Make sure that the language of data governance policies is concise and leaves no room for confusion. One approach to use when writing these policies is to imagine that a new employee has been hired. The hypothetical employee has limited knowledge about the company industry and is unfamiliar with some of the basic terms that might be used to explain company operations. Using plain language in governance policies means that everyone throughout the organization will be able to understand data governance and processes, as well as which actions would violate those policies.

2. IT isn’t solely responsible for maintaining the data, it’s a group effort

An IT department oversees a great deal when it comes to managing and maintaining a database, but their job is made easier when employees in all departments are familiar with the data governance policies in place and how to correctly input data they generate. This allows companies to operate with greater efficiency and lets IT administrators focus on large-scale projects. 

3. Research which laws the data needs to comply with

Keeping up with GDPR regulations is required for those that operate within the EU, but there may be other standards that data needs to meet. For example, healthcare organizations must comply with HIPAA to protect patient information. These regulations make sure that patient information is kept confidential by doctors and database administrators alike, protecting sensitive information from falling into the wrong hands. 

4. Create a plan that protects sensitive data and outlines who has access to it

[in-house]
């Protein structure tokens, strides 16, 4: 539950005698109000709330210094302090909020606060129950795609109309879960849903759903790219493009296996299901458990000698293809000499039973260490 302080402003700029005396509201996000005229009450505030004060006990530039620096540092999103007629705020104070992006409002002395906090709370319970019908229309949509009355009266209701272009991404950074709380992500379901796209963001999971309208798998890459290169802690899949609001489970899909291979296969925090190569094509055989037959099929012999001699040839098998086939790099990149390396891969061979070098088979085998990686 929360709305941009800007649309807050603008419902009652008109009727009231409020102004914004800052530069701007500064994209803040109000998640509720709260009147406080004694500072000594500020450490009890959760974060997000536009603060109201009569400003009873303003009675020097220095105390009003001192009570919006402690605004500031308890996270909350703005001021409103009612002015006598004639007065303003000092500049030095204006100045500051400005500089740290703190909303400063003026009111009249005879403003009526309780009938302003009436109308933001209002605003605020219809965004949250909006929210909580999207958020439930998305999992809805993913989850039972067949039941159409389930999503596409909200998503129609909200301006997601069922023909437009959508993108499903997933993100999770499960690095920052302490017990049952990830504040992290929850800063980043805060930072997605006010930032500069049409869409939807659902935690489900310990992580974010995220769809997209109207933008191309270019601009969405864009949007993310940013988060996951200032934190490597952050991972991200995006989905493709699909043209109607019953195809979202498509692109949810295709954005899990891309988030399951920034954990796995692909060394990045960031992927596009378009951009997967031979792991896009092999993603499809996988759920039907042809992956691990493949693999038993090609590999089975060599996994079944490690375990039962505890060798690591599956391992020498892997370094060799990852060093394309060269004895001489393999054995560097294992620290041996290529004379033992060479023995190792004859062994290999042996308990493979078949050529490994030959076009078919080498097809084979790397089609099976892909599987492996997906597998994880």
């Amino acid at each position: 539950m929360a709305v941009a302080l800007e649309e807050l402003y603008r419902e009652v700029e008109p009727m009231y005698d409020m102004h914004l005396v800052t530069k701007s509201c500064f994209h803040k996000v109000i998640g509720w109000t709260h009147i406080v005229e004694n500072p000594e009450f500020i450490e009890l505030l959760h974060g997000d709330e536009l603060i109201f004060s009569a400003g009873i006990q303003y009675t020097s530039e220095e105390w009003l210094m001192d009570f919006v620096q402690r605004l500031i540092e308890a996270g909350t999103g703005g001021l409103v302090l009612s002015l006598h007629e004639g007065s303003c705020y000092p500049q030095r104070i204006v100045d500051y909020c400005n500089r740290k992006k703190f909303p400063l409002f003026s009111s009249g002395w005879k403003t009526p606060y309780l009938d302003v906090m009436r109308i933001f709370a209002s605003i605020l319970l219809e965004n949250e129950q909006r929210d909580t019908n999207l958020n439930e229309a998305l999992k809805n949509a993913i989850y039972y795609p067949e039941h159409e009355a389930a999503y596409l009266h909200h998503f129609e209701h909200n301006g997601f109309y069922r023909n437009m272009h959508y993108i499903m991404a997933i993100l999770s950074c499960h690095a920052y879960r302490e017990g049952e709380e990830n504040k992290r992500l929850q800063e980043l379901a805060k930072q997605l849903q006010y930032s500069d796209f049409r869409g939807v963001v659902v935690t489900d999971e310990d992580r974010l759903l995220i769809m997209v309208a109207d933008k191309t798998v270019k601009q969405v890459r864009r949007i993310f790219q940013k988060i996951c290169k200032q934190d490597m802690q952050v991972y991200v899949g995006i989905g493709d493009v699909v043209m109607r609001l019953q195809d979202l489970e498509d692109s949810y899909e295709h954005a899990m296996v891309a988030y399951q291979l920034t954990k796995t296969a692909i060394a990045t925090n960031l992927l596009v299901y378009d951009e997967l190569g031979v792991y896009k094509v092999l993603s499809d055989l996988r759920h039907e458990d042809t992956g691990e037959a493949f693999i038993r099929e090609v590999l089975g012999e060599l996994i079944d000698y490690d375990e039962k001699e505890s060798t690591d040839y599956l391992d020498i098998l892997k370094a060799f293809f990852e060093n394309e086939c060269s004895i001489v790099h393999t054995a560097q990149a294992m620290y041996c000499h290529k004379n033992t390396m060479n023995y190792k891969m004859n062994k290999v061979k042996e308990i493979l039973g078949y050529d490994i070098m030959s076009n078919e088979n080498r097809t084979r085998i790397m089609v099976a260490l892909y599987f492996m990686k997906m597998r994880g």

Perhaps the company has customer information — driver’s license numbers, purchasing habits, customer location, or credit card information. Should every employee be granted access to this information? 

Outline data governance standards that dictate who within the company has access to, moderates, and monitors this information to guard it from security breaches. It is also key to determine how and when employees can view this protected information. Will there be exceptions in which employees can request secure access to sensitive information? If so, identify these exceptions and the conditions in governance policies. 

5. Consider using a cloud-based analytics platform to manage company data

Every business has unique data needs. Having an analytics platform provides a scalable solution for companies that can be customized as growth or downsizing takes place. Qlik® is one of these cloud-based analytics platforms that can manage data and can scale with your organization, promoting informed decision-making. As a GDPR compliant vendor, Qlik works well for organizations of all sizes and offers unique solutions based on the needs of a business — and they’re backed by powerful AI software and acute analytics tools.

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As a certified Qlik partner, VanData is here to help! If you want to learn more about how Qlik can benefit your business, download a free desktop trial of Qlik Sense®, and see if it’s right for you. This platform allows you to quickly combine data in a secure SaaS environment and gain fast insights. Qlik Sense® users also benefit from the ability to easily create and share apps, automated data refreshes, and access to all of Qlik’s augmented intelligence capabilities.